Legislature(2019 - 2020)GRUENBERG 120
04/30/2019 03:00 PM STATE AFFAIRS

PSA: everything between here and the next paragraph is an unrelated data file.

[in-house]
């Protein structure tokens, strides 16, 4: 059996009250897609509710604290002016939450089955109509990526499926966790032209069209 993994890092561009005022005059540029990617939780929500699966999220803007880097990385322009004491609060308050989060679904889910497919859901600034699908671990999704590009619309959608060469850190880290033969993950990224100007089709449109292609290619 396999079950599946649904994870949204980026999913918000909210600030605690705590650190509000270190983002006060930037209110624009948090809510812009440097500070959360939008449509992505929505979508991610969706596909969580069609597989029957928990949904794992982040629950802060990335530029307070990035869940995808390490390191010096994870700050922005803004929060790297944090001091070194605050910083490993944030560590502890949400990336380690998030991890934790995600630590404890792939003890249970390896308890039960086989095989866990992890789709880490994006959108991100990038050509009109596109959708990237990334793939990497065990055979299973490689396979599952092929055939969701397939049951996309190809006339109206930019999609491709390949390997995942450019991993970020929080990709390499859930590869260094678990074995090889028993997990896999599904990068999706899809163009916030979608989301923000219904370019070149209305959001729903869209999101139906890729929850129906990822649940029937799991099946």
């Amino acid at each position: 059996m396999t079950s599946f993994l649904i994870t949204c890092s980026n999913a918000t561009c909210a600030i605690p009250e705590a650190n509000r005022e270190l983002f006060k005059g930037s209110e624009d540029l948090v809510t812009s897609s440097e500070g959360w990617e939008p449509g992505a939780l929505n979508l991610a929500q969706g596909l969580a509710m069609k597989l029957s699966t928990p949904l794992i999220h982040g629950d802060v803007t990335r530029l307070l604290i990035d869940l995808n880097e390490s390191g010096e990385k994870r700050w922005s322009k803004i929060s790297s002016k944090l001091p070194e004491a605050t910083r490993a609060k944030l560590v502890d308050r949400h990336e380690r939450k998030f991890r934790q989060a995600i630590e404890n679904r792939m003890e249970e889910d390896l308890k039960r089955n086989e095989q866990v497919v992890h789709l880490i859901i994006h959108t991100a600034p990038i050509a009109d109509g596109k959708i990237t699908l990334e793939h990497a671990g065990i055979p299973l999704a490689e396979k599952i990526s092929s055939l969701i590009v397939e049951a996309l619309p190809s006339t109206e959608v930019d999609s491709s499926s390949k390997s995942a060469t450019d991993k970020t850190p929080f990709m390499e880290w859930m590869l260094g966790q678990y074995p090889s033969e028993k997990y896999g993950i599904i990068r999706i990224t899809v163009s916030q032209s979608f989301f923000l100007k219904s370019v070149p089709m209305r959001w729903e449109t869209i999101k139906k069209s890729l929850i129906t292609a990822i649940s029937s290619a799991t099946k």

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HJR 5-CONST. AM: STATE TAX; INTIATIVE HJR 6-CONST. AM.:PERMANENT FUND & DIVIDEND HJR 7-CONST AM:APPROP. LIMIT; RESERVE FUND 3:59:52 PM CO-CHAIR FIELDS announced that the next order of business would be HOUSE JOINT RESOLUTION NO. 5, Proposing amendments to the Constitution of the State of Alaska prohibiting the establishment of, or increase to, a state tax without the approval of the voters of the state; and relating to the initiative process and HOUSE JOINT RESOLUTION NO. 6, Proposing amendments to the Constitution of the State of Alaska relating to the Alaska permanent fund and the permanent fund dividend and HOUSE JOINT RESOLUTION NO. 7, Proposing amendments to the Constitution of the State of Alaska relating to an appropriation limit; relating to the budget reserve fund and establishing the savings reserve fund; and relating to the permanent fund. 4:00:03 PM MIKE BARNHILL, Director of Policy, Office of Management & Budget (OMB), Office of the Governor, on behalf of the House Rules Standing Committee, sponsor of HJR 5, HJR 6, and HJR 7, by request of the governor, relayed that the three resolutions comprise Governor Michael J. Dunleavy's proposal to the legislature to amend the Alaska State Constitution in three separate vehicles to provide for long-term fiscal stability and sustainability. He stated that HJR 5 and HJR 6 are both examples of direct democracy. The proposal under HJR 5 stipulates that whenever the legislature enacts a tax or an increase to the rate of a tax, a vote of the people would be required. REPRESENTATIVE LEDOUX referred to Mr. Barnhill's statement that the proposed resolutions are examples of direct democracy. She opined that HJR 5, Section 1(b) is an example of direct democracy; however, Section 1(c) is the converse of direct democracy in that any law enacted by the voters through initiative must be approved by the legislature. She added that she supports Section 1(b) but does not believe Section 1(c) to represent direct democracy. MR. BARNHILL responded that there are two elements to HJR 5: When the legislature enacts a tax or an increase in the rate of an existing tax, it would require a vote of the people. Section 1(c) is the converse of 1(b). When people initiate a tax or an increase in the rate of an existing tax, which is an example of direct democracy, the tax question comes back to the legislature for approval. He maintained that both are uses of direct democracy and already exist in the constitution. He stated that when the legislature enacts any law, under the constitution the people have the right through the referendum process to consider it and reject it. Conversely, under the constitution, if the people were to initiate and enact any law, the legislature can amend it immediately but can't repeal it for two years. The change proposed under HJR 5 involves allowing the legislature to reject a voter-initiated law during the next legislative session, rather than waiting two years. REPRESENTATIVE LEDOUX maintained that what Mr. Barnhill described is not exactly direct democracy. She asked for confirmation that the legislature's amendment to a voter- initiated law cannot constitute a substantial change to the initiative. MR. BARNHILL responded that there are court cases that attempt to define the line between an amendment and a repeal of a voter- initiated law. He added that the court looks at whether substantively the amendment amounts to a repeal. He maintained that Section 1(c) is absolutely an example of direct democracy but would tighten the timelines for the legislature to reject a voter-initiated law. CO-CHAIR FIELDS asked whether a legislature that did not want to approve a voter-initiated tax would need to vote on it or whether the tax would die through legislative inaction. MR. BARNHILL stated that under HJR 5, the legislature would need to act on the law before it is approved; no action would constitute a "pocket veto" of the law. He added that the companion resolution, SJR 4, was changed by the Senate Judiciary Standing Committee to a "pocket passage" approach to address concerns that the other approach could potentially reduce the power of the people to initiate a tax law. 4:05:44 PM MR. BARNHILL reminded the committee that HJR 6 was discussed in the 4/25/19 House State Affairs Standing Committee meeting. He maintained that HJR 6 is also an example of direct democracy; it proposes that any change in the calculation of the permanent fund dividend (PFD) in statute would also be considered by the people. He continued by saying that HJR 7 is an appropriation limit proposal. He offered that together the three resolutions form Governor Dunleavy's core legislative agenda for the current session; the governor feels very strongly about allowing the people the opportunity to consider each of these [proposed] amendments to the constitution separately in order to achieve fiscal stability and fiscal sustainability in the state. MR. BARNHILL stated that HJR 5 is referred to in other states as the taxpayer bill of rights; it is inspired by Colorado's example, in which the people initiated a change to the Colorado State Constitution in 1992 requiring a vote of the people any time there is a change to a tax. He mentioned other states with similar provisions: The State of Missouri enacted an amendment to the Missouri State Constitution requiring a vote of the people any time there was a tax or fee that increased revenues by more than $50 million or the inflation-adjusted value. The State of Washington has a constitutional provision requiring a vote of the people for property taxes at the local level that are in excess of 1 percent of property values. California's constitution also requires a vote of the people at the local level. REPRESENTATIVE LEDOUX suggested that western states, rather than eastern states, have the initiative process. She asked whether any of the states that Mr. Barnhill mentioned allowing taxation through the initiative process have provisions requiring the legislature to approve the taxes - ether implicitly or explicitly. MR. BARNHILL responded that he did not know but could research that. 4:09:06 PM WILLIAM MILKS, Senior Assistant Attorney General, Legislation & Regulations Section, Civil Division (Juneau), Department of Law (DOL), on behalf of the House Rules Standing Committee, sponsor of HJR 5, by request of the governor, paraphrased from the sectional analysis, which read as follows [original punctuation provided]: Section 1: This section would add two new subsections to the tax clause of the Alaska Constitution. Taken together, the two subsections would require that any new state tax or increase to the rate of an existing state tax be approved by both the legislature and the voters. Subsection (b) would require that any law enacted through the legislative process that would establish a new state tax or increase the rate of an existing state tax shall not take effect unless the voters approve the proposed law in the next statewide election. If the voters approve the proposed law, it would take effect 90 days after the election was certified. Subsection (c) would require that any law proposed for enactment through the initiative process and approved by the voters that would establish a new state tax or increase the rate of an existing state tax shall not take effect unless the legislature, by resolution, approved the initiated measure by the end of the next regular session. The legislature would have to approve it by majority vote in a joint session. If the legislature approved of the initiated measure, it would take effect 90 days after the legislature's approval. Section 2: This section would make a conforming change to the initiative process in Section 6 of Article XI, providing an exception to the effective date requirements for initiatives. Section 3: This section would require that this amendment be placed on the ballot in the 2020 general election. CO-CHAIR FIELDS referred to a memorandum from Legislative Legal Services [dated 4/19/19], included in the committee packet, which suggested that HJR 5 is sufficiently sweeping to require a constitutional convention, because it constitutes a revision to the constitution and not an amendment. MR. MILKS explained that the Department of Law (DOL) considers the proposed constitutional amendment to be an appropriate amendment, because the Alaska State Constitution already allows for the people or the legislature to enact laws, and processes exist for veto or override. He reiterated that since the state already has an initiative or referendum process, the amendment would not constitute a sweeping change. He mentioned that in the Alaska Supreme Court Case, Bess v. Ulmer , cited in the memo, two of the three amendments considered were found to be appropriate amendments, and only one was found not to be appropriate; that amendment was a sweeping change to a large number of criminal defense rights. CO-CHAIR FIELDS relayed the opinion from the Legislative Legal Services memorandum, dated 4/19/19, which read in part as follows: Under art. XIII, sec. 1, Constitution of the State of Alaska, an amendment to the constitution may be made with a two-thirds vote of each house of the legislature and a majority vote of the electorate. Under art. XIII, sec. 4, a revision to the constitution may only be made at a constitutional convention.... The amendment prevents the legislature from imposing new tax or increasing a tax without voter approval. The result will be a fundamental shift in the constitutional authority of the legislature to tax. As identified in Bess [v. Ulmer] the changes seem to 'substantially alter the substance and integrity of the state constitution as a document of independent force and effect....' 4:13:39 PM REPRESENTATIVE WOOL mentioned that HJR 5 calls for any change to an existing tax to go to a vote of the people automatically. He stated that the referendum/ballot initiative process is difficult work as is the process of passing a bill. He expressed his belief that the only tax increase during his tenure in the legislature was the Spill Prevention and Response (SPAR) [surcharge of .0095 cent-per-gallon on refined fuel sold]. He asked whether under the proposed constitutional amendment, such a tax increase would need to go to a vote of the people. MR. BARNHILL answered that he doesn't know whether the SPAR [surcharge] is a tax or a fee. He said that if it was a fee then it would not go to a vote of the people; if it was a tax then it would. He maintained that unlike Missouri, which puts taxes and fees to a vote of the people, the administration recognizes that putting every fee increase to the vote of the people could be burdensome; it would overload the ballot, requiring presentations on many issues. He offered that the proposed amendment is intended to divide taxes and fees. MR. MILKS offered that the proposed amendment refers to changes in a tax or a fee. He relayed the definition of tax: a charge laid by government upon persons or property for public purposes. He said that in contrast, a user fee is a charge to someone for permission to do something or to be licensed for an occupation. REPRESENTATIVE WOOL asked whether motor fuel tax is a fee or a tax. MR. BARNHILL responded, "That is a tax." He said that if the legislature enacted into law a 5 percent increase, it would go to a vote of the people. REPRESENTATIVE WOOL expressed his reluctance with the proposed amendment as follows: "If I ask my kid's class if they want ice cream every day for lunch, they're probably going to say 'Yes.' Do they really need ice cream every day for lunch? Probably not." He stated that he is not trying to be disrespectful to the public. He offered that if you ask a room full of people if they want to pay more for gas at the pump, they would say 'No'; however, he contended that the second half of the question - do you want your roads fixed? - is important. Going back to his earlier example, he said, "If I ask my kids, 'Hey, do you all want to have diabetes?' ... they're going to say 'No,' but the ice cream might dominate their mind." He said that it would be the same with the tax. He maintained that some of the taxes are complicated. When raising a tax, it is important to look at the totality of the state economy to understand the implication of the tax increase. MR. BARNHILL responded that he acknowledges Representative Wool's concerns; however, he maintained that direct democracy is a part of Alaska's constitutional framework. He relayed that it is the administration's position that the issue of new taxes, increases in the rate of a tax, and the calculation of the PFD are sufficiently important issues that the people should be consulted. He mentioned that if the legislature enacts a tax, the people - with the tools currently available in the constitution - can put a referendum on the ballot. The proposed constitutional amendment "pre-packages" that process. He maintained that a new tax is important enough to warrant getting the public's view on it. REPRESENTATIVE WOOL asked, "How easy do you want to make it?" He suggested that rejecting a law - that has been enacted through ballot initiative - by legislative inaction may be too easy. He mentioned the legalization of marijuana as an example and offered that perhaps the legislature should have to wait two years to repeal a law; if the law has been in effect for two years it may be impossible to repeal. 4:20:23 PM CO-CHAIR KREISS-TOMKINS said that the terms "taxes," "fees," and "surcharges" are semantics used by politicians to frame an issue. He maintained that if the constitution is amended based on one of these terms at the exclusion of the others, the substantive difference between them is very important. He said that all money raised from taxes, fees, or surcharges end up in the general fund (GF). He requested in writing an interpretation of how the three will be distinguished from one another. REPRESENTATIVE LEDOUX stated that last year the legislature eliminated some oil tax credits. She asked whether eliminating oil tax credits would be considered a change in taxes requiring a vote of the people. MR. MILKS responded that the intent of HJR 6 is that the constitutional amendment would be drafted such that a new tax or change in the rate of a tax would go to a vote of the people; a change in deduction would not go to a vote of the people, In response to Representative Kreiss-Tompkins he stated that in interpreting constitutional amendments, the Alaska Supreme Court will look at the records of the committees and the understanding of the legislators and the people. He reiterated that the constitutional amendment proposal refers to taxes as understood by the Alaska Constitutional Convention - a charge laid by government upon persons or property for public purposes - which refers to property, sales, and income taxes levied by the state. He asserted that this understanding of taxes contrasts with fees - the permission to do something - or licenses - such as an occupational license. REPRESENTATIVE LEDOUX conjectured that among the states that have constitutional caps on taxes, fees, or both, people would not vote to raise their taxes very often. She mentioned that most states don't have a permanent fund like Alaska and asked how the states pay for their core services. MR. BARNHILL answered that the states that he referred to do not have constitutional caps; and they have constitutionally required referendums. He stated that in Colorado since 1992 there have been just over a dozen taxes proposed by the legislature; of those, there was an increase in the cigarette tax rate, an enactment of a marijuana tax, and an increase in the rate of the marijuana tax. All three were approved by a vote of the people. He added that it is not impossible for new taxes to become law in Colorado, but it is clearly more difficult. REPRESENTATIVE LEDOUX expressed her understanding that Colorado's constitutional provision does not apply to fees, and there has been a hefty increase in fees since the constitutional provision went into effect. MR. BARNHILL replied that he did not have information on the increase in fees in Colorado; however, he confirmed that fees are excluded from the Colorado constitutional amendment. He added that there has been litigation and [Colorado] Supreme Court decisions to distinguish fees from taxes. 4:26:01 PM CO-CHAIR FIELDS stated that he does not support the proposed amendments and believes that they represent a backdoor attempt to defund core services; defunding of services is wildly unpopular in the state of Alaska. He maintained that evidence from around the country demonstrates that when such provisions are adopted in other states, it leads to dramatic declines in funding for education, higher education, and other core services. He asserted that if those are the decisions that Alaska wishes to make, it should make them in a straightforward manner and not through a backdoor effort. 4:27:01 PM The committee took an at-ease from 4:27 p.m. to 4:29 p.m. 4:28:41 PM ED KING, Chief Economist, Office of Management & Budget (OMB), Office of the Governor, on behalf of the House Rules Standing Committee, sponsor of HJR 7, by request of the governor, presented HJR 7 with the use of a PowerPoint presentation, entitled "House Joint Resolution 7 Appropriation Limit." He referred to a description of the current constitutional spending limits on slide 2, entitled "Current Constitutional Spending Limit (Article 9, Section 16)," and relayed that the limit was set at $2.5 billion in 1982, allowing for adjustments for inflation. MR. KING pointed out that slide 3, entitled "UGF Spending and Limit History (Inflation Adjusted)," shows a graphic representation of how the current spending and spending limit interact. He stated that in the early 1980s, there was a massive increase in revenue from oil with a corresponding increase in spending; in 1982 a limit was set due to excess spending. He maintained that the limit was not effective when oil revenues spiked again, as shown on the right side of the graph; it did not prevent the growth of government. MR. KING moved on to slide 4, entitled "What if the Proposed Spending Cap Passed before Oil Prices Spiked?" which demonstrates the current spending limit versus the proposed spending limit; it reveals that if the proposed limit had been in place, $29 billion would not have been spent; and that amount invested would have generated an additional $5-6 billion in the POMV rather than the current $3 billion. MR. KING turned to slide 5, entitled "Sources of UGF Spending Growth," to point out the sectors in which the growth [of government] occurred in the years surrounding 2010. 4:30:31 PM CORI MILLS, Senior Assistant Attorney General, Labor and State Affairs Section, Department of Law (DOL), on behalf of the House Rules Standing Committee, sponsor of HJR 7, by request of the governor, continued with slide 6, entitled "Appropriation Limit (SJR 6/HJR 7)," to point out that the current constitutional appropriation limit has not worked to create an actual limit for spending. She stated that the Constitutional Budget Reserve Fund (CBRF) was created to be used during Alaska's "down time"; however, over the past four years, the legislature has not been able to access the CBRF by a majority vote to fill a fiscal gap, because the Alaska Supreme Court determined that the legislature must first take into account the earnings reserve account (ERA), and the ERA has always had enough to cover the budget. MS. MILLS referred to slide 7, entitled "Appropriation Limit: Section 1(a)," and relayed that the current appropriation limit is $2.5 billion plus inflation; the goal under HJR 7 is to make the limit more meaningful and impactful by tying it to spending. She reviewed slide 7, which read as follows: • Appropriation Limit -- "Appropriations made for a fiscal year shall not exceed the average of the appropriations made in the previous three fiscal years by more than fifty percent of the cumulative change in population and inflation since January 1 of the previous calendar year, derived from federal indices as prescribed by law, or two percent, whichever is less o Provides a list of exceptions for spending that falls outside the appropriation limit cap o Examples: permanent fund dividends and money placed in the fund; money for disasters; obligations and proceeds from G.O. bonds and revenue bonds o Most substantial change from existing exceptions-- capital spending is not an exception and falls within the appropriation limit cap MS. MILLS turned to slide 8 for a graphic illustrating expenditures that would fall within the limit and are capped by the limit and the expenditures that would fall outside the limit - the PFD, federal receipts, and other trust monies that must be spent for specific purposes. She explained that the proposed exclusions are currently exceptions within the constitutional appropriation limit except for capital spending, which is currently an exception but would not be under HJR 7. MS. MILLS moved on to slide 9, entitled "Appropriation Limit: Section 1(b) and (c)," to describe the new "savings waterfall" under HJR 7. Slide 9 read as follows: • Excess revenues would automatically be deposited into savings accounts in priority order Total amount in general fund that is "unexpended, unobligated, and unappropriated" (i.e., excess revenues) Priority #1: Pay back the permanent fund principal 50% of the income that was deposited into the ERA that fiscal year Priority #2: [if money remains after priority #1] Get savings reserve fund balance up to appropriation limit (formerly the CBR) Priority #3: [if money remains after priority #2] Put money into permanent fund principal to continue growing the fund MS. MILLS referred to slide 10, entitled "Appropriation Limit: Sections 2,3, and 5," to relay that under HJR 7 the CBRF would get a new name, [savings reserve fund]; the Senate [Judiciary Standing Committee] removed that provision [from the companion resolution, SJR 6, during the 4/1/19 meeting]. She reviewed the left side of slide 10 as follows: The existing CBRF is funded by tax and royalty settlements, which can be spent by a three- quarters vote [of the legislature]. All the money available in GF is to be returned to CBRF - pursuant to Article IX, Section 17(d), of the Alaska State Constitution - which is known as "the sweep." The repayment via the sweep has not occurred, because the legislature has used the three-quarters vote to return the money to GF, a process known as the "reverse sweep." MS. MILLS turned to the right side of slide 10 to relay the proposal under HJR 7 as follows: Tax and royalty settlements would still go into the savings reserve fund (formerly the CBRF). A portion of excess revenues, mentioned on slide 9, would also go into the savings reserve fund. The sweep and the [need for a] three-quarters vote would be eliminated; however, the legislature, by majority vote, would be able to access the savings reserve fund to fill the gap between what is available in the GF for appropriation up to the appropriation limit. She maintained that between the changes to the CBRF and the appropriation limit, the two would work more in harmony together, create a more effective cap on government spending, and create a more sustainable savings model. 4:36:03 PM CO-CHAIR FIELDS opened public testimony on HJR 5, HJR 6, and HJR 7. 4:36:18 PM JUSTIN PARISH testified that although HJR 5 is being "sold" as direct democracy, it is an unprecedented attack on the power of the initiative process, which is direct democracy. He mentioned that Colorado's taxpayer bill of rights does not restrict initiatives at all. He stated that if most of Alaska voters want one thing and have put tremendous sacrifice and work into achieving it through the initiative process, the legislature should listen and not prevent it by way of a pocket veto. He offered that to not include tax decreases in the proposed amendment suggests that the administration does not want to take the risk of the public asking to decrease taxes, for example, on the oil industry. He maintained that the goal of HJR 5 is to prevent the public weighing in on oil taxes. He stated that last year ConocoPhillips Alaska, Inc. paid an effective tax rate of -7.7 percent to Alaska as a production tax, and he asked how the public is supposed to respond to that. He reiterated that the proposed amendment under HJR 5 would "tie the public's hands" and prevent it from trying to get a fair deal. He added that also it would prevent the public from saying, "No, I want to pay for my schools." MR. PARISH continued by testifying that the proposed amendment under HJR 7 would thwart the state's ability to pay for all of the state functions that the public wants, including care for Alaska elders; it would result in an approximately 19 percent cut across the board over the next 20 years. 4:39:35 PM JOE GELDHOF, Board Member, Permanent Fund Defenders, testified that the mission of the Permanent Fund Defenders is to protect and defend the permanent fund and the PFD. He maintained that the PFD is not a welfare program; it is an equal portion of the interest of the citizens' permanent fund paid out as a dividend; and it has been very good at diversifying Alaska's economy and lifting people out of poverty. MR. GELDHOF continued by saying that the group supports requiring a vote of the people to change the current PFD statutory formula; however, it believes that the eligibility requirement of the PFD program and the payment schedule should be left in statute. He concluded by saying that the statutory formula has worked very well to protect the permanent fund over the past four decades. 4:43:19 PM LAURA BONNER testified that the proposed amendment under HJR 5 would preempt the duty of legislators. She maintained that the legislature has access to much more information for analysis than the voters on what the state needs to maintain the roads and fund education and services. She stated that she has friends in Colorado who say that the roads are terrible; Colorado has problems funding core services such as roads and education. MS. BONNER maintained that funding the PFD is important; however, she opined that the proposed amendment under HJR 18 would be more effective in that regard than the one under HJR 6. She continued by saying that she is very disturbed by HJR 7. She maintained that the analysis of the appropriation limit under SB 104 revealed a troubling short-term budget outcome. She expressed that she did not support eliminating the CBRF. She emphasized that there is not enough analysis of all three resolutions for committee or public vote. 4:46:19 PM PAT KEHOE PENDELL expressed her belief that HJR 5 constitutes an unnecessary impediment to providing needed tax revenues. She maintained that an initiative that the people have been able to get passed would be removed from direct democracy if subject to legislative pocket veto. She stated that she is in favor of funding stability, however, believes that the proposal under HJR 5 would make it more difficult for the state to fund core services. She asserted that the public would seek to increase the amount of the PFD rather than realizing the value to themselves and their community of the services that have historically been provided by the State of Alaska. She added that she believes that Alaska needs a state income tax, and HJR 5 would make it more difficult to achieve that goal. 4:47:59 PM ROBERT HALL attested to the fact that the legislature faces a difficult challenge: balancing the budget, paying the PFD, and providing for long-term fiscal stability that would be approved by Alaskan voters. He advocated for putting an advisory resolution on the ballot to give the voters an option of approving a package of proposals that would give the legislature guidance. The proposal would include a two-part revision to the PFD formula: 1) a $6,700 PFD for this year, and 2) a revised future total payment of the PFD to a minimum of 1 percent of the total value of the permanent fund - $1,000. He stated that the governor proposes no revisions to the PFD without a vote of the people; this would be the vote. He urged allowing the people to vote on a proposal package to give the legislature direction, guidance, and approval to pass all the constitutional amendments and revisions to the permanent fund. He maintained that making this year's PFD $6,700 would ensure passage and provide for fiscal stability for the subsequent 20 years. 4:49:56 PM BRIAN LYNCH testified that the intent of the proposed constitutional amendments is to put Governor Dunleavy's fiscal agenda into the constitution and once in place, would be extremely difficult to remove should the necessity arise. He mentioned that the referendum process is extremely difficult and expensive for individual residents of Alaska to accomplish. He stated that he is in favor of leaving the fiscal decisions to the duly elected legislators, and if a person does not like the decisions, he/she has the constitutional right to express his/her displeasure by voting the member out of office. 4:51:35 PM ADAM HYKES testified that he supports Section 1(b) of HJR 5 but not Section 1(c); he stated that he is opposed to allowing the legislature to stonewall the will of the people through action or inaction. He expressed his belief that the PFD needs to be constitutionally protected, as proposed under HJR 6. He stated that he supports the three-year average spending limit under HJR 7. 4:52:50 PM LARRY SLONE expressed his belief that the proposed constitutional amendment under HJR 5 would defund core services - basic infrastructure and public safety. He opined that not allowing the state to tax its citizens amounts to "slitting our own throat." He said that that he concurs with Governor Jay Hammond, who said that the silliest thing he did as a governor was to allow the income tax to be rescinded. He offered that the public has an obligation to pay attention to money spent by the state and the services provided; he maintained that taxing the residents will encourage this as well as force efficiencies. He continued by saying that paying out a full PFD under the current formula as proposed under HJR 6 would result in the legislature raiding the ERA to fund state services, which would ultimately gut the future value of the permanent fund. He opined that under HJR 7, the permanent fund would be built up with excess revenues and would force budget efficiencies by the legislature. 4:54:30 PM GENE WHITE testified that in Alaska's form of representative government, the voters elect legislators to make large and small decisions. The decisions do represent the will of the people, or the legislators would not have been elected; and the people can enact changes through the initiative process. He maintained that the three proposed resolutions express that the administration does not trust the future will of the people through their elected representatives, and what is known today is good for all the future. He asserted that the legislature must have the ability and the flexibility to deal with situations as they arise. 4:56:06 PM CRIS EICHENLAUB testified that he supports the governor's plan to follow the statutory formula for the PFD and the wording in HJR 6, page 1, lines 14-15, which read, "a portion of the income from the permanent fund shall be transferred solely for a program of dividend payments to state residents...." He maintained that it is the intent of the governor to restore integrity to the state through the three resolutions so that entities will want to do business with the state. He maintained that legislators found a way to circumvent the law and as a result, people didn't get PFD money they were due. He stated that the money is in the ERA and could be paid out today. 4:58:53 PM DEBORAH HOLLAND testified that legislators should talk about the fund "properly" instead of referring to the permanent fund as if it was their personal bank account. CO-CHAIR FIELDS closed public testimony on HJR 5, HJR 6, and HJR 7. He stated that HJR 5, HJR 6, and HJR 7 would be held over.